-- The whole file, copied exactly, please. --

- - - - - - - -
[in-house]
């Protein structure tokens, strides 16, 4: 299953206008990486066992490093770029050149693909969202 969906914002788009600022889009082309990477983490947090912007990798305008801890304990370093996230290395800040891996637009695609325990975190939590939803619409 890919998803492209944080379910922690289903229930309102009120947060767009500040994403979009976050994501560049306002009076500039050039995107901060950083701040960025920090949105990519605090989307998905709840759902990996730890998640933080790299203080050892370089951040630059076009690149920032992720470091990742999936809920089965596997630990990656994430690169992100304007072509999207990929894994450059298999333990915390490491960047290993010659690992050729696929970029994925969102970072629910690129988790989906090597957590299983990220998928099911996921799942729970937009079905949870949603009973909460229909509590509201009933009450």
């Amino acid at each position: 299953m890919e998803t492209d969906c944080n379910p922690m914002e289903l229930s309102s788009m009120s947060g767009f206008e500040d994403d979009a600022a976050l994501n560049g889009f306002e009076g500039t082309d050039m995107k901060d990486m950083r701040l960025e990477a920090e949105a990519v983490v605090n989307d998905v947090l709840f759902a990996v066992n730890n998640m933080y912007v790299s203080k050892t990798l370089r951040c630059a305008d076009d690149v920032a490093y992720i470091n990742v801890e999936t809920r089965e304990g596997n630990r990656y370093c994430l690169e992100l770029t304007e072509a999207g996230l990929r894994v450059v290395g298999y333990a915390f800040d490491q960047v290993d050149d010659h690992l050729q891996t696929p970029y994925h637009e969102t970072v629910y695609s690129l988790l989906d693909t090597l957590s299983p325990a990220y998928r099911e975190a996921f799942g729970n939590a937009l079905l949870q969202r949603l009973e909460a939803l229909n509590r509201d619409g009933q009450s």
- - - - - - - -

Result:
[in-house]
């Protein structure tokens, strides 16, 4: 299953206008990486066992490093770029050149693909969202 969906914002788009600022889009082309990477983490947090912007990798305008801890304990370093996230290395800040891996637009695609325990975190939590939803619409 890919998803492209944080379910922690289903229930309102009120947060767009500040994403979009976050994501560049306002009076500039050039995107901060950083701040960025920090949105990519605090989307998905709840759902990996730890998640933080790299203080050892370089951040630059076009690149920032992720470091990742999936809920089965596997630990990656994430690169992100304007072509999207990929894994450059298999333990915390490491960047290993010659690992050729696929970029994925969102970072629910690129988790989906090597957590299983990220998928099911996921799942729970937009079905949870949603009973909460229909509590509201009933009450």
């Amino acid at each position: 299953m890919e998803t492209d969906c944080n379910p922690m914002e289903l229930s309102s788009m009120s947060g767009f206008e500040d994403d979009a600022a976050l994501n560049g889009f306002e009076g500039t082309d050039m995107k901060d990486m950083r701040l960025e990477a920090e949105a990519v983490v605090n989307d998905v947090l709840f759902a990996v066992n730890n998640m933080y912007v790299s203080k050892t990798l370089r951040c630059a305008d076009d690149v920032a490093y992720i470091n990742v801890e999936t809920r089965e304990g596997n630990r990656y370093c994430l690169e992100l770029t304007e072509a999207g996230l990929r894994v450059v290395g298999y333990a915390f800040d490491q960047v290993d050149d010659h690992l050729q891996t696929p970029y994925h637009e969102t970072v629910y695609s690129l988790l989906d693909t090597l957590s299983p325990a990220y998928r099911e975190a996921f799942g729970n939590a937009l079905l949870q969202r949603l009973e909460a939803l229909n509590r509201d619409g009933q009450s």